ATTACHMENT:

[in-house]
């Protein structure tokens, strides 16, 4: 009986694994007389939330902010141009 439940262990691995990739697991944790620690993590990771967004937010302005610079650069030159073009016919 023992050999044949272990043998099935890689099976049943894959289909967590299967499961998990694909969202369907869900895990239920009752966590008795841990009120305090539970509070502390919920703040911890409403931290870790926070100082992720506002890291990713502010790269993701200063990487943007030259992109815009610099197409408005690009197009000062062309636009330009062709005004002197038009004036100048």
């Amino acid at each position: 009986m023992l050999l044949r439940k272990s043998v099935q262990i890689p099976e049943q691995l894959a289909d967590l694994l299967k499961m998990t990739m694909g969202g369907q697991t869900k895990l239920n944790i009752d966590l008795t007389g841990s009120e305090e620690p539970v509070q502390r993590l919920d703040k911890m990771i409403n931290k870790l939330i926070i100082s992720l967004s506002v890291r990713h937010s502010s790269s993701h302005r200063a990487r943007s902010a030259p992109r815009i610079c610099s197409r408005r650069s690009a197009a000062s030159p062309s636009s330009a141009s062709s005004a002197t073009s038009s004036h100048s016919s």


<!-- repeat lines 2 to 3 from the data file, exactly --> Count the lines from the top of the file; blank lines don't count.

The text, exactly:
């Protein structure tokens, strides 16, 4: 009986694994007389939330902010141009 439940262990691995990739697991944790620690993590990771967004937010302005610079650069030159073009016919 023992050999044949272990043998099935890689099976049943894959289909967590299967499961998990694909969202369907869900895990239920009752966590008795841990009120305090539970509070502390919920703040911890409403931290870790926070100082992720506002890291990713502010790269993701200063990487943007030259992109815009610099197409408005690009197009000062062309636009330009062709005004002197038009004036100048």
């Amino acid at each position: 009986m023992l050999l044949r439940k272990s043998v099935q262990i890689p099976e049943q691995l894959a289909d967590l694994l299967k499961m998990t990739m694909g969202g369907q697991t869900k895990l239920n944790i009752d966590l008795t007389g841990s009120e305090e620690p539970v509070q502390r993590l919920d703040k911890m990771i409403n931290k870790l939330i926070i100082s992720l967004s506002v890291r990713h937010s502010s790269s993701h302005r200063a990487r943007s902010a030259p992109r815009i610079c610099s197409r408005r650069s690009a197009a000062s030159p062309s636009s330009a141009s062709s005004a002197t073009s038009s004036h100048s016919s």